Kristiana natt jekand!

Kristiana, Laskland

The Holy City
Allujfan dejsvara (Lashmal)

Mejtid, aska natt tajbosen
(English: Face to the sky, always)
Province: Gudshjälm
Official languages: Lashmal
Demonyms: Kristianian OR Kristianan, Kristianite, Kristaner
Populaton: 97,490

Kristiana is a small city in the northern region of Laskland, called Gudshjälm. It is best described as being midway between suburban and rural, with a concentrated hub in the centre. Despite its small size and wealth, it has garnered an unusual reputation for its resilience and its idiosyncratic residents. Historically, it has been the birthplace of many religious iconoclasts, monks, and clergymen, leading it to earn the moniker of "the holy city".

In the 18th and 19th centuries, it functioned as a trading hub between the two larger empires of Ostmark and Fära, due to its advantageous position as a peninsula. A volcanic eruption in the late 19th century, commonly known as the 1875 Askta eruption, destroyed much of the city's infrastructure, and large sections of it were rebuilt further north and inland. This not only caused untold damage and costs, but also exacerbated the geographic isolation between it and Laskland's capital, Keilska. Kristiana has never quite recouped its losses, and many of its younger residents are choosing to move to Keilska and other larger cities. Nonetheless, Kristiana has some enclaves that continue to thrive; for example, there are many immigrant communities and active indigenous groups in Kristiana, some of which are regaining much of their agency in the wake of lax regulations and bureaucratic red tape. The most populous and well-known of these groups is the Sacha.

Despite the increasing plurality of culture, language, and religions in Kristiana, the majority faith remains to be Christianity, and ethnic Laskians make up over three-quarters of the total population. Kristiana is "sister cities" with Jeska, a town located on Laskland's largest island of the same name. Together, the two cities are known to have strange and ambiguous reputations, as represented in folktales and urban legends.



Kristiana sits at the foot of the Hauvetian Mountains, in the heart of Laskland. It is bisected by the Gudshjälm River Valley, which flows out into the Ajjesar Sea. To the direct south of Gudshjälm province is the Taarimi Peninsula, where the capital, Keilska, is located. Most of Kristiana is covered in boreal and deciduous forests; approximately 70% of its area can be classified as taiga, with temperate regions becoming common as one travels further south, and along the coastline.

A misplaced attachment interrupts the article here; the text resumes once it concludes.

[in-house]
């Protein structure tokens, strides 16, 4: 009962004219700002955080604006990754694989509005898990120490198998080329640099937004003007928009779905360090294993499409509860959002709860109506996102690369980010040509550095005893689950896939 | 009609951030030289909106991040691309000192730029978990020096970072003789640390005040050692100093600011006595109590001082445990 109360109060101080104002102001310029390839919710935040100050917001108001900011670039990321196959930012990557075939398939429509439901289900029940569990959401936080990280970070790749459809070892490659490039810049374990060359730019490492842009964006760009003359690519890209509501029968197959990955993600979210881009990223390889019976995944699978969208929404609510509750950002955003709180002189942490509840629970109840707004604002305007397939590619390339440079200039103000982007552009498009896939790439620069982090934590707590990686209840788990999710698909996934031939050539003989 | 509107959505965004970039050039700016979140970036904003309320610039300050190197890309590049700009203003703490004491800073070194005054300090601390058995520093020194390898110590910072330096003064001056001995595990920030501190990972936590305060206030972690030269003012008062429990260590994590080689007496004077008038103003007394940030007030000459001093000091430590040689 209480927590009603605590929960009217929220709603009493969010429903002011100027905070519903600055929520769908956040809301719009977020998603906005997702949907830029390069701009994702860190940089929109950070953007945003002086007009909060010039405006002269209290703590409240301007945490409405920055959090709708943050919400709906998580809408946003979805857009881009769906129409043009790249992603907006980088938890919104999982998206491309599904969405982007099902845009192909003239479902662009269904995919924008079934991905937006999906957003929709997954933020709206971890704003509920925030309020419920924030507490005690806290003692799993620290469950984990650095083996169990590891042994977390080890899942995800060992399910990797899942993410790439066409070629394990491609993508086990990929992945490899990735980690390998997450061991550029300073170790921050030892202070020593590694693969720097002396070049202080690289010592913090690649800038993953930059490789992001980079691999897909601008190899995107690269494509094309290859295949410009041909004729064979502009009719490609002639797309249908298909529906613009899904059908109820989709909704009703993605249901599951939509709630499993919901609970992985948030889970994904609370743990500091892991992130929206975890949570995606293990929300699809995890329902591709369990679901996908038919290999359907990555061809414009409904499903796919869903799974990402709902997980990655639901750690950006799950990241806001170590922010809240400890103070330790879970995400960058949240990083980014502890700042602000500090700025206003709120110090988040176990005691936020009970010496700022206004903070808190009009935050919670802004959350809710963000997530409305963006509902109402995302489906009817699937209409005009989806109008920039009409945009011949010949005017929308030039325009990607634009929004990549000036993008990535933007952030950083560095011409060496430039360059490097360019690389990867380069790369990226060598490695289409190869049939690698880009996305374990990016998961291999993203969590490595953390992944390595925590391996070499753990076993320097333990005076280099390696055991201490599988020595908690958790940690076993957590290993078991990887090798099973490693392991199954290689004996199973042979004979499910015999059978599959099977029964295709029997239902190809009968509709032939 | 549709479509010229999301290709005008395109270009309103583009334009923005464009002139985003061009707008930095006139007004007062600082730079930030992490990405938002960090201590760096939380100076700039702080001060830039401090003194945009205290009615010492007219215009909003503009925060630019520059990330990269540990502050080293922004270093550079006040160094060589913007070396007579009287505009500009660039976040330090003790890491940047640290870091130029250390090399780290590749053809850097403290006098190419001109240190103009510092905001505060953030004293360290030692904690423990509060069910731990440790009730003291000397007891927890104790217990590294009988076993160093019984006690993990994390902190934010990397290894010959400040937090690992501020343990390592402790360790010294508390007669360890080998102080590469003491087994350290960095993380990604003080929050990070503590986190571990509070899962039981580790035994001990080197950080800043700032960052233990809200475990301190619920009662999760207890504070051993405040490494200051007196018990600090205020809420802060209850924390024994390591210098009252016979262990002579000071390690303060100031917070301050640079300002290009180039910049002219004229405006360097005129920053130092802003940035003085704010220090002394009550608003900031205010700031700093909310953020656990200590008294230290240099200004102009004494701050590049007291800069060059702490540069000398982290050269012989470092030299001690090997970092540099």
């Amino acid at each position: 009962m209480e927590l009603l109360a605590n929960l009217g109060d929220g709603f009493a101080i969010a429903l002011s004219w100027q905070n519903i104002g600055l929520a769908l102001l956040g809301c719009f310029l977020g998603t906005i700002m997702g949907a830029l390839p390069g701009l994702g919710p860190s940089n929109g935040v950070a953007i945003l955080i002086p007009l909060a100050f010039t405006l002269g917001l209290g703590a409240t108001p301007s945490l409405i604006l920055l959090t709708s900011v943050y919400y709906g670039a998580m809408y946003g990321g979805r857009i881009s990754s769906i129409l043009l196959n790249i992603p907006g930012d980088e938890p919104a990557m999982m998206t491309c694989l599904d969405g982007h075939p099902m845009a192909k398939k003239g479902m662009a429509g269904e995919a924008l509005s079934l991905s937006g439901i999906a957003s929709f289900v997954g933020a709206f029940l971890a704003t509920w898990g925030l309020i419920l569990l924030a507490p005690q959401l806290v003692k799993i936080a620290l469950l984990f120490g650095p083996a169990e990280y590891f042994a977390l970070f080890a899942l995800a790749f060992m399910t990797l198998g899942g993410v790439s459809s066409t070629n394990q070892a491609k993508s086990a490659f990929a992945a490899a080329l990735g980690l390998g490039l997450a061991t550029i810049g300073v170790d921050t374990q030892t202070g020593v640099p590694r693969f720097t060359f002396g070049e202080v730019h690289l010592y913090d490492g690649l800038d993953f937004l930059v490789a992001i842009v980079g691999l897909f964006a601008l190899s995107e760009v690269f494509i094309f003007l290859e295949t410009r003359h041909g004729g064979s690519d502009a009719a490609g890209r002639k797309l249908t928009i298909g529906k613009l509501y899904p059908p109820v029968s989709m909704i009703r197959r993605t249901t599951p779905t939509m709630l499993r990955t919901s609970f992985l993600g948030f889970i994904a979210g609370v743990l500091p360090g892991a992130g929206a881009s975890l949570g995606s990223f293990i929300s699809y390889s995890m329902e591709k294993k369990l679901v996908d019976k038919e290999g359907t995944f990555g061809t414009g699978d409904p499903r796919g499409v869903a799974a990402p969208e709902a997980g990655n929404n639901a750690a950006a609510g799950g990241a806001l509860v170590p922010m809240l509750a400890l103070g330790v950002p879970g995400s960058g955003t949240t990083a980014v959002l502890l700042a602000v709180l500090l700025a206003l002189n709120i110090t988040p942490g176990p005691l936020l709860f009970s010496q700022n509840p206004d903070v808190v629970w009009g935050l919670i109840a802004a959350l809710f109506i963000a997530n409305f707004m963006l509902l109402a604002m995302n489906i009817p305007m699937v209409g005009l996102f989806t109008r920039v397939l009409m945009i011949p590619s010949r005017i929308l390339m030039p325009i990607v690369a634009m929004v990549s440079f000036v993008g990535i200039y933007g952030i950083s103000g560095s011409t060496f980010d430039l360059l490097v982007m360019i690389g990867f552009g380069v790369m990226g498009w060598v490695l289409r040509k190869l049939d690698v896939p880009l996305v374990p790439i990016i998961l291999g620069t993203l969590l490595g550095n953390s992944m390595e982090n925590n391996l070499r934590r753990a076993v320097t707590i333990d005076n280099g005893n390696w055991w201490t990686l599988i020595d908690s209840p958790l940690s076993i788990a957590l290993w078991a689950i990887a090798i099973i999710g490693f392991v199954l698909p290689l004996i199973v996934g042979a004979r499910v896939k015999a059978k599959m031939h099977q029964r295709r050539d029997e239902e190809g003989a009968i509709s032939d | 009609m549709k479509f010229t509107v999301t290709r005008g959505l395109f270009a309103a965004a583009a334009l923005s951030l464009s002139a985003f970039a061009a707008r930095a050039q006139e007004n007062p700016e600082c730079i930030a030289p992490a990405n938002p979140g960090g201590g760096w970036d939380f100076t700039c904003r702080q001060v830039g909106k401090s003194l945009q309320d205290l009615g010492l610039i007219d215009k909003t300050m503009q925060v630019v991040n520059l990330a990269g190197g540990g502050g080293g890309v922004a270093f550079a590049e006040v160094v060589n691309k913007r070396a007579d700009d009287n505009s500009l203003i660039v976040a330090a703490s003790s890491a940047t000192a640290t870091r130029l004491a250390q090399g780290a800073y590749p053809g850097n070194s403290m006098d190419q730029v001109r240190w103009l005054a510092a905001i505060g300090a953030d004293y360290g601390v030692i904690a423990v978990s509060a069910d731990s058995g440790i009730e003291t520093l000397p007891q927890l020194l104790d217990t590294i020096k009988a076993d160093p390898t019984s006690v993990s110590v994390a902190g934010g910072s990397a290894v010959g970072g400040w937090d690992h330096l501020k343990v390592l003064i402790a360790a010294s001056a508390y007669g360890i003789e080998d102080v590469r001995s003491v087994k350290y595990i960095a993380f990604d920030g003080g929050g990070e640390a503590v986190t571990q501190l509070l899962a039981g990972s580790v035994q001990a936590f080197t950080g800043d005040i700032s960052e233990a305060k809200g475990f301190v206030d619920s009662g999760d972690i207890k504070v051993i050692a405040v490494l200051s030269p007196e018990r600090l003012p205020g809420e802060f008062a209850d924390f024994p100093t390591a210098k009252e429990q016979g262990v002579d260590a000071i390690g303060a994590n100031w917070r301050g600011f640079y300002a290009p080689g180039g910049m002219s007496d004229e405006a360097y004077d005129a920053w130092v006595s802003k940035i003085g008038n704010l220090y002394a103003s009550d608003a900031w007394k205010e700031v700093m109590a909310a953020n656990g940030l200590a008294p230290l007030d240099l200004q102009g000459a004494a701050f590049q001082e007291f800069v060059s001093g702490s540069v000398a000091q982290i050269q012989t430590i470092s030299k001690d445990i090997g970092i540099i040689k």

Kristiana's climate can be categorized with the Köppen climate category of Dfc, or a subarctic climate. The D indicates that it is a continental climate, with the coldest winters measuring below 0 degrees Celsius (32 degrees Fahrenheit). The f indicates that it is without a dry season (neither dry winter nor a dry summer), while the third letter, c, indicates that it is regular subarctic (as opposed to severely cold), where the coldest month is between -3 degrees Celsius (26.6 °F) and -38 degrees Celsius (-36.4 °F). [1]


Known as the "Holy City", Kristiana has functioned for centuries as a cultural and religious outpost of Laskland. Before the 1875 Askta volcanic eruption, it played a role analagous to Vatican City, housing the epicenter of the Samme Church. Although its influence today is only a shadow of its former self, the Östanbäck Monastery and accompanying cathedral, which are located at the heart of the city, are still seen as the de facto ecclesiastical backbone. According to a recent census, almost eight in ten of the city's population is actively religious; half are clergy, or involved in some level in the management of a church. Several famous theologians, writers, and artists have either lived or were born in Kristiana. Among them are Isak Hjartarson, painter, Noach Helmer, stagewright, and Naum Wrona, the founder of the Gudshjälm Divinity School. In recent years, Kristiana has suffered somewhat of a "brain drain", as the work force has left to live in larger cities, creating a vicious cycle that has led to economic and technological stagnation. As a consequence, its modern reputation has shifted towards it being backwater and bleak, though the broader opinion of Lasklanders (especially of the older generations) is still generally a positive one.


Weird and eerie gnostic/Christian amalgamation?


Monsters and ghosts.


Lashmal history, grammar, vocabulary and sample texts.


Traditional clothing.

Östanbäck Monastery

One of, if not the biggest monastery in Laskland (and the one Inge plans to go to).


back up